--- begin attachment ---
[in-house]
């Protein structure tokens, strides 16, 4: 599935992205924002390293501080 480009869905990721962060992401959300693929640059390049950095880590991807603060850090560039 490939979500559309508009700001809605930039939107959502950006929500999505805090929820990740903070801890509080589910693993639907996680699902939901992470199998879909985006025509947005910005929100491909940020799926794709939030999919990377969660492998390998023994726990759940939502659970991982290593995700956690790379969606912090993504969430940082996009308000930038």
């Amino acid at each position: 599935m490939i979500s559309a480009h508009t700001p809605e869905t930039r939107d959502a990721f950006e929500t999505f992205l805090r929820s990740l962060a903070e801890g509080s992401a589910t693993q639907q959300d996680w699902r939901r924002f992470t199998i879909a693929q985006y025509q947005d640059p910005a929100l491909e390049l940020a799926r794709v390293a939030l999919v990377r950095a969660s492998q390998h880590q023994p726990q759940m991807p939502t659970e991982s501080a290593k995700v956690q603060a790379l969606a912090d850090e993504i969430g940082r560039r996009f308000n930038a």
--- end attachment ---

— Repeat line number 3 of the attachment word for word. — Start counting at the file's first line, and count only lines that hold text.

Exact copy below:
């Amino acid at each position: 599935m490939i979500s559309a480009h508009t700001p809605e869905t930039r939107d959502a990721f950006e929500t999505f992205l805090r929820s990740l962060a903070e801890g509080s992401a589910t693993q639907q959300d996680w699902r939901r924002f992470t199998i879909a693929q985006y025509q947005d640059p910005a929100l491909e390049l940020a799926r794709v390293a939030l999919v990377r950095a969660s492998q390998h880590q023994p726990q759940m991807p939502t659970e991982s501080a290593k995700v956690q603060a790379l969606a912090d850090e993504i969430g940082r560039r996009f308000n930038a």